MOSCOW. (Dmitry Zamolodchikov for RIA Novosti) - The emerging permafrost thaw is causing panic.
This is understandable in Russia since a large portion of its land is covered in permafrost.
Journalists and scientists are coming up with many hair-raising forecasts of an environmental disaster where millions of cubic meters of marsh gas, or methane, are released into the atmosphere. But is the atmosphere in real danger?
Field studies prove that the tundra and Arctic lakes do emit more marsh gas than usual because of the warming climate. The crucial question, however, remains unanswered-is the increase sufficient to notably change the global concentration of marsh gas in the air?
Methane is one of the gases involved in the greenhouse effect, with a potential exceeding that of notorious carbon dioxide by 25 times. Its atmospheric concentration, however, is 210 times less, so its contribution to the greenhouse effect is a mere 12% of carbon dioxide's.
The concentration of marsh gas in the air was 50% greater in the 20th century than during the preindustrial era before 1750. Its rapid increase made scientists suspect global warming as the catalyst. If this is so, the world is caught in a vicious cycle: the warmer the climate the more methane and the more methane the warmer the climate.
Modern science assumes that this occurs on the Arctic dry land and sea shelf as the permafrost thaws. That is why many regard the Russian permafrost belt as a climatic booby trap ready to go off at any instant and suffocate the world.
There are two widespread hypotheses on methane emission increase in the Arctic. The first concerns methane-emitting bacteria in continental ecosystems. The thawing permafrost activates certain amounts of hitherto passive organic substance, which interferes in the local biological and geological cycles. The humid tundra, marshland and Arctic lakes become a paradise for such bacteria feeding on those organic substances.
The other Arctic methane emission factor has been attributed to the sea shelf and clusters of gas hydrates that are chemical compounds in which methane molecules are blanketed in water crystals. They resemble ice or slush in their appearance and physical properties. The crystals melt releasing methane into the atmosphere and contributing to the greenhouse effect.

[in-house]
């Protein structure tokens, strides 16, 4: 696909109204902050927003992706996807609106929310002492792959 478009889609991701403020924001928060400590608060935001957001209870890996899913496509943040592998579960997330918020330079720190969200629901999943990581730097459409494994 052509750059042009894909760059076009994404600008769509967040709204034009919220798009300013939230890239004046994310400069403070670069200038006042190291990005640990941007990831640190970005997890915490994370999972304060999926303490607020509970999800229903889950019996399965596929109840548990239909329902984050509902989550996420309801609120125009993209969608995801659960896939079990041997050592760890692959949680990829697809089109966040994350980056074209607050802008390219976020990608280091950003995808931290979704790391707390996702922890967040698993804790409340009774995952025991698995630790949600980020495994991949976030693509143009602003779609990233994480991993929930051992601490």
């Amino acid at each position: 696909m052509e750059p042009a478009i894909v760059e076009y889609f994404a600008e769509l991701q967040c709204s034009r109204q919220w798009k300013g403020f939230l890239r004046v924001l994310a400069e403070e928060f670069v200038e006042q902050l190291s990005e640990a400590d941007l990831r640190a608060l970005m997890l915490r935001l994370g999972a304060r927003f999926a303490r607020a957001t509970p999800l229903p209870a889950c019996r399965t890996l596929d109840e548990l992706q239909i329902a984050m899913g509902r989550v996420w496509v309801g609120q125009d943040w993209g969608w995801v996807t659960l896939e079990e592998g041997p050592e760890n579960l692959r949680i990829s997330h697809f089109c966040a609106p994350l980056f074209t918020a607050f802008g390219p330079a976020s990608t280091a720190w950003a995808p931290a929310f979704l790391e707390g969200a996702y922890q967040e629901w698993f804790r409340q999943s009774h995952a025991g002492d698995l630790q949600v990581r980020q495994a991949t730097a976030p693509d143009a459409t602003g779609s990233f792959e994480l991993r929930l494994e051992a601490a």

The Pacific Institute of Ocean Studies, based in Vladivostok, recently registered high levels of methane concentration in the Laptev Sea. Experts blame decomposing gas hydrates.
Model studies at the Moscow State University Geology Department show something quite to the contrary: methane hydrates respond to climate changes 20,000 to 40,000 years after the fact. Besides, not only temperatures but pressure also determines gas hydrate stability. Stability is maintained at a depth of 5 kilometers, with 500 atmospheres of pressure, even at 5 degrees Celsius. This is why gas hydrates are found not only in the Arctic, but all over the world on the sea shelf and underwater slopes. The depth makes the only difference: starting at 200 meters in the Arctic and 500-700 meters in warmer waters. The rising sea level increases pressure at certain depths, which expands the area of methane hydrate stability.
Other factors also make us doubt that methane threatens to flood into the air as its hydrates decompose. In particular, many bottom hydrate clusters have a watertight crust. Also reassuring is the slow pace of methane progress upward since a large portion of the gas oxidizes on the way.
Detailed studies at the State Hydrology Institute in St. Petersburg allow one to assume that biogenic methane emission in the Russian permafrost zone cannot increase by more than 20%, or at the most 30%, compared to the current level, which would cause global warming by 0.01 degrees Celsius by 2050. This is negligible when compared to industrial warming.
There is another major reason for optimism. The mighty global increase of methane concentration in the air that haunted humanity in the 20th century has been reduced to almost nothing since 2000. Peak warm spells that occurred in the 20th century caused the Arctic Ocean ice shield to shrink drastically and permafrost to thaw in the tundra to an unprecedented depth. All this allows us hope that the permafrost belt is not the methane booby trap it is painted to be.
Dmitry Zamolodchikov is professor of Moscow State University.
The opinions expressed in this article are the author's and do not necessarily represent those of RIA Novosti.